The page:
We’re excited to share that our project “Psy-technologies as global assemblage: histories and social lives of quantification and digitisation in three former countries of the British Empire” is to be funded by the British Academy’s Humanities and Social Sciences Tackling the UK’s International Challenges fund. The new research will be led by China Mills, with co-investigators Elise Klein (University of Melbourne) and Eva Hilberg (University of Sheffield), and will investigate the colonial histories of psy-technologies in India, South Africa and Australia. Through archival work we will trace the historical dimensions of these technologies and how this shapes their reception and implementation, as well as fundamentally structuring how behaviour and psychologies are understood and governed. By psy-technologies we are referring to both digitization (such as phone apps) and quantification (such as through algorithmic diagnostic tools). We will also explore the wider global assemblages in which these technologies are embedded.
This one-year project will start in February 2018, and extends our current British Academy funded project which looks at “Changing behaviour through technology: therapeutic culture and the digital revolution” (IC160362) (March 2017-February 2018). This project analyses the social life (production, use, appropriation and resistance) of psy-technologies for behaviour change within international development, with a focus on specific technologies in Australia, India and South Africa. Our research so far points to an under-explored relationship of reinforcement between quantification and digitization – how they fold into each other to make visible behavioural and psychological ‘problems’ and to construct them as amenable to technological intervention (Mills and Hilberg, forthcoming). These technologies are often presented as entirely new and ahistorical, while our project emphasises their immersion in social and cultural contexts with longstanding histories of the quantification of mental wellbeing.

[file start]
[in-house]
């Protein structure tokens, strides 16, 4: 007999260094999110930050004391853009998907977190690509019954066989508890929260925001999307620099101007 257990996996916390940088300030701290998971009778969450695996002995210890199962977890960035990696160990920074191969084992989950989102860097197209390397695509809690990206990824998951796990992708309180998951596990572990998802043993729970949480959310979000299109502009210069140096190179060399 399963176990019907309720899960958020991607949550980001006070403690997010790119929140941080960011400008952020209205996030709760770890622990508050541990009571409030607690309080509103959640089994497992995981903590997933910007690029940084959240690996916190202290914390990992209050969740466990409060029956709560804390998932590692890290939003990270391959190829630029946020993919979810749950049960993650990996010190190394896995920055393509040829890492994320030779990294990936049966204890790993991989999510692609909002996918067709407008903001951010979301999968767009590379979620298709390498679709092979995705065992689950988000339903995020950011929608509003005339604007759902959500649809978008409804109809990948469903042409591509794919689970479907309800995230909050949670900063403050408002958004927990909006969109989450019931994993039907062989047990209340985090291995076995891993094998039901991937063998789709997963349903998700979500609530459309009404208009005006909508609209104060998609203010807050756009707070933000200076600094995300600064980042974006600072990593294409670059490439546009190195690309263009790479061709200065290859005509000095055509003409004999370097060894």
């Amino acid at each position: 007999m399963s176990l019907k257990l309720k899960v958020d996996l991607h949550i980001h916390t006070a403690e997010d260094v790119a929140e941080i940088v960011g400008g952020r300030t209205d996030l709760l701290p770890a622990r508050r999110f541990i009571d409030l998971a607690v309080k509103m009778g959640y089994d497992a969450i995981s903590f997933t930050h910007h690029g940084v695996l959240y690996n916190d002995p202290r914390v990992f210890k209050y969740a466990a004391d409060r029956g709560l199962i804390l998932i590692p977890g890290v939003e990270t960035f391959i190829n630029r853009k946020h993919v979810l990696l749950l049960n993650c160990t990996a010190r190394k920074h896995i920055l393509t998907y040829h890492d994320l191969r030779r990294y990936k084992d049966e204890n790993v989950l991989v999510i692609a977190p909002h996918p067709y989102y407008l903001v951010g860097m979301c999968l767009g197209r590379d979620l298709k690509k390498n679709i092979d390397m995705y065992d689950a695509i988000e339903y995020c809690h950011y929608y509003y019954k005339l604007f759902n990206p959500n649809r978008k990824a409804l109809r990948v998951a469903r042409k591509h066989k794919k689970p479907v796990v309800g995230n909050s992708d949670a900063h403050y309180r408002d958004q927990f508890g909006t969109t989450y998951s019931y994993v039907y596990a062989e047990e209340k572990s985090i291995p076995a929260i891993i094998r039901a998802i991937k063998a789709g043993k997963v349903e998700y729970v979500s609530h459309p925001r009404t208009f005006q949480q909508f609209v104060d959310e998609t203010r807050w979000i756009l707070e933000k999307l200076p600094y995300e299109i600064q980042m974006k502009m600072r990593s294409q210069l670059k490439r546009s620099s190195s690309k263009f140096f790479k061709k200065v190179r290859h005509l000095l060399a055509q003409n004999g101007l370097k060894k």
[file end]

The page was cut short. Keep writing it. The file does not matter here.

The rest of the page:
Want to know more?
As part of this research, we have organized two workshops on therapeutic cultures and technologies, and have an upcoming conference on Global Mental Health and Therapeutic Assemblages. Our research team will also be presenting our findings and ongoing research at various events, including: a paper on “The Psycho-Social Lives of Diagnostic Algorithms” at the XIX ISA World Congress of Sociology (July 15-21, 2018) in Toronto, Canada. We have a conference in India on Psy-Technologies planned for March, with our partners at the Tata Institute of Social Science (TISS), Mumbai. So stay tuned for further information!